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Friday, November 8, 2013

THE MYSTERIOUS WORM OF MATTHEW PIKE: Discovering the Image of God Within

(editor’s note: This piece is dedicated to the owners and patrons of Kuma’s Corner, Purveyors of fine BOVINE GENOCIDE, Chicago, Illinois, in honor of their November “Sleep” burger with turkey and cranberry jelly. Yum)

“As for man, his days are like grass; he flourishes like a flower of the field; for the wind passes over it, and it is gone ...But the mercy of the Lord is from everlasting to everlasting upon those who fear him. (Psalm 103)

by Susan Fox

American rock musician Matthew Pike has found a mysterious part of himself – something that was missing during the years he was blacked out from alcohol and dope.
Doom Metal Guitarist Matt Pike
“I’m starting to find out who I really am, what I’m worth and the value of my being,” said the 41-year-old Denver native in a 2012 interview with Vincent Duke for Pelecanus.net. “That’s an important thing for a person to realize.”

And surprisingly, it appears that the guitarist for the doom metal band, Sleep, is finding out that being human and being alive is actually something wonderful.

“I’ve been writing in this journal… some of it is very Hunter S. Thompson. It’s realism. It has comedy, and it’s kind of depressing, too, because of the way my life has been,” said Pike, who admits he is still struggling with alcohol addiction. “It kinda makes me sad that I blacked myself out for half of it.”

“I just feel like I’m starting to get grounded where I was lost for a really long time.” His face beaming with happiness, Pike added, “I asked my girl to marry me in Rome. She said, ‘Yes.’  So it will be the first time I’ve ever been married. ”

His partner on this pilgrimage to the heart of his humanity is a mysterious worm, the subject of his latest song creation, De Vermis Mysteriis. “That’s what that record is – it’s the Book of the Worm or the mysteries of the worm. It’s about digging under the earth or underneath the groundation of your soul and finding something. It’s not about how rock star I am. Being human is finding what you really are.”

I wonder if he would be surprised to know that a number of other people have courageously ridden the worm into their own soul and found something beautiful there.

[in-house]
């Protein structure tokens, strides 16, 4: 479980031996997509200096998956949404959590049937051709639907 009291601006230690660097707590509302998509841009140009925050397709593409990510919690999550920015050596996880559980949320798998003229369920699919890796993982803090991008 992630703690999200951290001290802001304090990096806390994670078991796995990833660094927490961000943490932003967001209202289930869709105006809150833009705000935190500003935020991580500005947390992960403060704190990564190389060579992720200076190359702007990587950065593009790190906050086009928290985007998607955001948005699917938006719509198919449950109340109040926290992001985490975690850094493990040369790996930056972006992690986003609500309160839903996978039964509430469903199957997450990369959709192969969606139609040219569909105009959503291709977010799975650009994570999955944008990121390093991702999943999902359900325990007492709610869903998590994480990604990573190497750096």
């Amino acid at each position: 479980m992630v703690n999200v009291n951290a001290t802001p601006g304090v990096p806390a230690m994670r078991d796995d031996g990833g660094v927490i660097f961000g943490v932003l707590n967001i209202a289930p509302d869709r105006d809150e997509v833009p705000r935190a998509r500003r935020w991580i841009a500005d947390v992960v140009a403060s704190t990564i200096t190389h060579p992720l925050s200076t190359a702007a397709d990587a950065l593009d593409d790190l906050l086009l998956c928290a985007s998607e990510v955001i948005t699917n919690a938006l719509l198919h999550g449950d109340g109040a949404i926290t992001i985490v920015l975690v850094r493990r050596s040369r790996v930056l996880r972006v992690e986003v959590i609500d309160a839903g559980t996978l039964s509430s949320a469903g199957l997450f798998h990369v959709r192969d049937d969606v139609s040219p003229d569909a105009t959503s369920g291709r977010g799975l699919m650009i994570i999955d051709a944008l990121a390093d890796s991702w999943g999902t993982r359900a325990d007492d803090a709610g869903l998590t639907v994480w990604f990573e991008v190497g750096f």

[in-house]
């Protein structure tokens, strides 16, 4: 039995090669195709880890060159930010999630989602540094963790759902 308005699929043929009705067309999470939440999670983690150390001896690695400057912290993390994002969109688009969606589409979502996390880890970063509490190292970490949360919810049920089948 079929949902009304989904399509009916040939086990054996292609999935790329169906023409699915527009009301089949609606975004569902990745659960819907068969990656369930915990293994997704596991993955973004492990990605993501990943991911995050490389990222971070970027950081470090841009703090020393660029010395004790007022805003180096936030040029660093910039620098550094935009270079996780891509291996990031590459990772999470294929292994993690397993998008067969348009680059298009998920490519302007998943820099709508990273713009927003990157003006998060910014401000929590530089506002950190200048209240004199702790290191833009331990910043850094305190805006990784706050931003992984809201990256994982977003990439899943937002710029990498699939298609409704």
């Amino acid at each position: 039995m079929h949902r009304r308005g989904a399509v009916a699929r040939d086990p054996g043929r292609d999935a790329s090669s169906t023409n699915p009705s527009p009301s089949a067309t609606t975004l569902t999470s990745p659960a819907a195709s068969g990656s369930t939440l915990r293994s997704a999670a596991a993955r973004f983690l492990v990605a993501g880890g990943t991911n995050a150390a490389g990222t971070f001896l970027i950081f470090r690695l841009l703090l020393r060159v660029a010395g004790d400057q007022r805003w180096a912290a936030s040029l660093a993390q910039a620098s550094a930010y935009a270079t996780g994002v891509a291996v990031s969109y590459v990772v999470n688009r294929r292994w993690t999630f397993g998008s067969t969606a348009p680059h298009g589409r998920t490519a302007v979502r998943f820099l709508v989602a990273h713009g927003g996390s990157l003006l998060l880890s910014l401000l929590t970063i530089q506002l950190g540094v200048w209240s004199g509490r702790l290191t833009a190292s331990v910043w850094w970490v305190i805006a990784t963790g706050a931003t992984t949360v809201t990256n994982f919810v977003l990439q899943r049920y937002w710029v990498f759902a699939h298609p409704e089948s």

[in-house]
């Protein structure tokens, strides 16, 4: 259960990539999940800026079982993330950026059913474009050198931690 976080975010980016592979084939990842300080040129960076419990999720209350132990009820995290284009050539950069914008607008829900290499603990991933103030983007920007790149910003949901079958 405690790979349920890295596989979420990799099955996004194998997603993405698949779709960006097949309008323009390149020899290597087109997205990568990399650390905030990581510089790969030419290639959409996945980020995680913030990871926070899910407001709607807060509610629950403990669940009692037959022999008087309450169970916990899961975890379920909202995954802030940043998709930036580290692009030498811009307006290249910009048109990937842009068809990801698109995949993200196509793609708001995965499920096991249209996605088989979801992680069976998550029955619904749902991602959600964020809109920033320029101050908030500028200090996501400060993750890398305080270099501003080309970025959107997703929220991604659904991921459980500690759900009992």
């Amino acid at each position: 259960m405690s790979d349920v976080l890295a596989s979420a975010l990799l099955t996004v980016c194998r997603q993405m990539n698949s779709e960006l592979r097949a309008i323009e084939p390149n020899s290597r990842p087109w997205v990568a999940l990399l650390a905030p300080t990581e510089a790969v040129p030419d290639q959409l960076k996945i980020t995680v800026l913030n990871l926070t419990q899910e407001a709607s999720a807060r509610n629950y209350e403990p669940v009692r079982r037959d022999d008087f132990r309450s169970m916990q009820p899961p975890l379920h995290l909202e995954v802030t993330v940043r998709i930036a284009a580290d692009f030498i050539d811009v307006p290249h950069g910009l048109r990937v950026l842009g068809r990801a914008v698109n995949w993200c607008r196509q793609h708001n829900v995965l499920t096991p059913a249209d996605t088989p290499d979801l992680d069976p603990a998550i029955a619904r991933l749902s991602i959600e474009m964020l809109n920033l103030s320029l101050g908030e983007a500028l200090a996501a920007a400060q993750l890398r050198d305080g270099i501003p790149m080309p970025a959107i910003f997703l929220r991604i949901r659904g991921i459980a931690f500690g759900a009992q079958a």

Harking back to Psalm 103 where man is compared to the flower of the field, which lasts only so long as the wind passes over it, St. Theresa -- known as The Little Flower -- said, “If a little flower could speak, it would say, simply, what the good God has done for her.” Indeed the French saint lived only 24 years in an obscure Carmelite convent in Lisieux in the late 1800s. Yet she is known and loved worldwide.

Her life inspired a Vietnamese Redemptorist brother, Marcel Van, to follow the same vocation of hidden love. He died at the age of 31 in a North Vietnamese re-education camp after he voluntarily returned to the dangerous Communist Zone in 1954.  If anyone asked why he wanted to return to North Viet Nam, he answered, “I am going so that there is someone who loves God in the middle of the Communists.”
Brother Marcel Van

He described his life using the same imagery Theresa did, saying that if the flower could speak, “she would frankly admit that she is a fragile creature, quick to fade but she would also be proud of her beauty, of the crispness of her colors, of her delicate scent and of all the other qualities that nature has adorned her with.”

Isn’t Pike’s mysterious worm showing him this same reality? Under the soil of his heart, is he not finding something truly beautiful?

Van continued, “I tell myself that my soul is also like one of God’s flowers. It is God himself who has preordained all that I possess and all the events of my life. I can also therefore recount all the graces with which the good God has embellished my soul, so that together … we can sing a canticle of praise to the infinite mercy of God.”

Pike added, “I can’t summon angels or demons. I can’t do a lot of these things that you think you can when you are in that state.  I found a (different) part of myself. I want to be able to express myself through my instrument. And I’m going to strap that guitar on every day and I’m going to work hard to make a life for my children and my wife.”

“I’m going to make a lot of people, who are sad, feel something. I’m going to make a lot of people, who are angry, feel something. I’m going to make a lot of people, who are happy, feel something,” he concluded.